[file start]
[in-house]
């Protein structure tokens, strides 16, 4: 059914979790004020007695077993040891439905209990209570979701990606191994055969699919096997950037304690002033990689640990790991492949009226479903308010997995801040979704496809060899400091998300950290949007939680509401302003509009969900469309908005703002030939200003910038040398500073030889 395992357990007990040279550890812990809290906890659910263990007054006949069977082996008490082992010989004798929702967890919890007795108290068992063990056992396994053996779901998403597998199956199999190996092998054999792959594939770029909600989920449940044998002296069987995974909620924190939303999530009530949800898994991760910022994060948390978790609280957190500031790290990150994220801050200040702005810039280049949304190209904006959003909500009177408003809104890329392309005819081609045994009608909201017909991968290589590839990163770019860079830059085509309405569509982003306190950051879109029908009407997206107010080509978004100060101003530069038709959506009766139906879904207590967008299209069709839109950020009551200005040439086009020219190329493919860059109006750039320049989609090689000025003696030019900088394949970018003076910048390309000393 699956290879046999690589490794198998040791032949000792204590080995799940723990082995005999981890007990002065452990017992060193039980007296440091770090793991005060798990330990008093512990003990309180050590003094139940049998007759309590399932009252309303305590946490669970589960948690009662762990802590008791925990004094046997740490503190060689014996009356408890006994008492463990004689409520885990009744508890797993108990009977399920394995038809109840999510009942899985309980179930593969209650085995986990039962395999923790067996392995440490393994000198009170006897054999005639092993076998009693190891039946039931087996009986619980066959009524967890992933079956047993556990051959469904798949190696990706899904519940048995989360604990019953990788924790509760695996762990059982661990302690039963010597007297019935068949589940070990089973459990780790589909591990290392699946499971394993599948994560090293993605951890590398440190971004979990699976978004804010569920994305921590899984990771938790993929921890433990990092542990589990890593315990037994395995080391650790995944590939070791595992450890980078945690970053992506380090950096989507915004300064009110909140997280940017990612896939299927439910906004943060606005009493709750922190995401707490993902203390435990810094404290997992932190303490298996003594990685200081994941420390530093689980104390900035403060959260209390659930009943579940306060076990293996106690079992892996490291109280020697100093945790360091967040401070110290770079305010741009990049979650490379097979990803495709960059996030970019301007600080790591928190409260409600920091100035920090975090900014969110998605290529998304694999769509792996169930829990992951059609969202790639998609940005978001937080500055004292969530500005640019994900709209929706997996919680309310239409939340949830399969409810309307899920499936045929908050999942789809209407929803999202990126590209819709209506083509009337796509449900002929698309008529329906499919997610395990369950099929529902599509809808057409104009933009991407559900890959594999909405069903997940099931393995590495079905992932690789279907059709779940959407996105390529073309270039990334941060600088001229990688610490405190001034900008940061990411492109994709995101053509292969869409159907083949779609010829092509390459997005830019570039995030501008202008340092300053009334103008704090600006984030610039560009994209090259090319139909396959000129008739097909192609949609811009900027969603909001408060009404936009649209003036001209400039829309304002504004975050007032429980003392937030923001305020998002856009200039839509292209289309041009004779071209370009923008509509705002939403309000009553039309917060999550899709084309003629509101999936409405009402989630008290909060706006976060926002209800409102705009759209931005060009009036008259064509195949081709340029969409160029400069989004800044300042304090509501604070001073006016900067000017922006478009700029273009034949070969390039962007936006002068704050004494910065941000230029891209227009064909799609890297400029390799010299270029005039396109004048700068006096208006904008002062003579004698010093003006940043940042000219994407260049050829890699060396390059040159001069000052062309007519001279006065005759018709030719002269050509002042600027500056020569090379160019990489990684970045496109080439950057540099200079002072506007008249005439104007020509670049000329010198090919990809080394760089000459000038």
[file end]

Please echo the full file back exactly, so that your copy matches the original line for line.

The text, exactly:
[in-house]
């Protein structure tokens, strides 16, 4: 059914979790004020007695077993040891439905209990209570979701990606191994055969699919096997950037304690002033990689640990790991492949009226479903308010997995801040979704496809060899400091998300950290949007939680509401302003509009969900469309908005703002030939200003910038040398500073030889 395992357990007990040279550890812990809290906890659910263990007054006949069977082996008490082992010989004798929702967890919890007795108290068992063990056992396994053996779901998403597998199956199999190996092998054999792959594939770029909600989920449940044998002296069987995974909620924190939303999530009530949800898994991760910022994060948390978790609280957190500031790290990150994220801050200040702005810039280049949304190209904006959003909500009177408003809104890329392309005819081609045994009608909201017909991968290589590839990163770019860079830059085509309405569509982003306190950051879109029908009407997206107010080509978004100060101003530069038709959506009766139906879904207590967008299209069709839109950020009551200005040439086009020219190329493919860059109006750039320049989609090689000025003696030019900088394949970018003076910048390309000393 699956290879046999690589490794198998040791032949000792204590080995799940723990082995005999981890007990002065452990017992060193039980007296440091770090793991005060798990330990008093512990003990309180050590003094139940049998007759309590399932009252309303305590946490669970589960948690009662762990802590008791925990004094046997740490503190060689014996009356408890006994008492463990004689409520885990009744508890797993108990009977399920394995038809109840999510009942899985309980179930593969209650085995986990039962395999923790067996392995440490393994000198009170006897054999005639092993076998009693190891039946039931087996009986619980066959009524967890992933079956047993556990051959469904798949190696990706899904519940048995989360604990019953990788924790509760695996762990059982661990302690039963010597007297019935068949589940070990089973459990780790589909591990290392699946499971394993599948994560090293993605951890590398440190971004979990699976978004804010569920994305921590899984990771938790993929921890433990990092542990589990890593315990037994395995080391650790995944590939070791595992450890980078945690970053992506380090950096989507915004300064009110909140997280940017990612896939299927439910906004943060606005009493709750922190995401707490993902203390435990810094404290997992932190303490298996003594990685200081994941420390530093689980104390900035403060959260209390659930009943579940306060076990293996106690079992892996490291109280020697100093945790360091967040401070110290770079305010741009990049979650490379097979990803495709960059996030970019301007600080790591928190409260409600920091100035920090975090900014969110998605290529998304694999769509792996169930829990992951059609969202790639998609940005978001937080500055004292969530500005640019994900709209929706997996919680309310239409939340949830399969409810309307899920499936045929908050999942789809209407929803999202990126590209819709209506083509009337796509449900002929698309008529329906499919997610395990369950099929529902599509809808057409104009933009991407559900890959594999909405069903997940099931393995590495079905992932690789279907059709779940959407996105390529073309270039990334941060600088001229990688610490405190001034900008940061990411492109994709995101053509292969869409159907083949779609010829092509390459997005830019570039995030501008202008340092300053009334103008704090600006984030610039560009994209090259090319139909396959000129008739097909192609949609811009900027969603909001408060009404936009649209003036001209400039829309304002504004975050007032429980003392937030923001305020998002856009200039839509292209289309041009004779071209370009923008509509705002939403309000009553039309917060999550899709084309003629509101999936409405009402989630008290909060706006976060926002209800409102705009759209931005060009009036008259064509195949081709340029969409160029400069989004800044300042304090509501604070001073006016900067000017922006478009700029273009034949070969390039962007936006002068704050004494910065941000230029891209227009064909799609890297400029390799010299270029005039396109004048700068006096208006904008002062003579004698010093003006940043940042000219994407260049050829890699060396390059040159001069000052062309007519001279006065005759018709030719002269050509002042600027500056020569090379160019990489990684970045496109080439950057540099200079002072506007008249005439104007020509670049000329010198090919990809080394760089000459000038």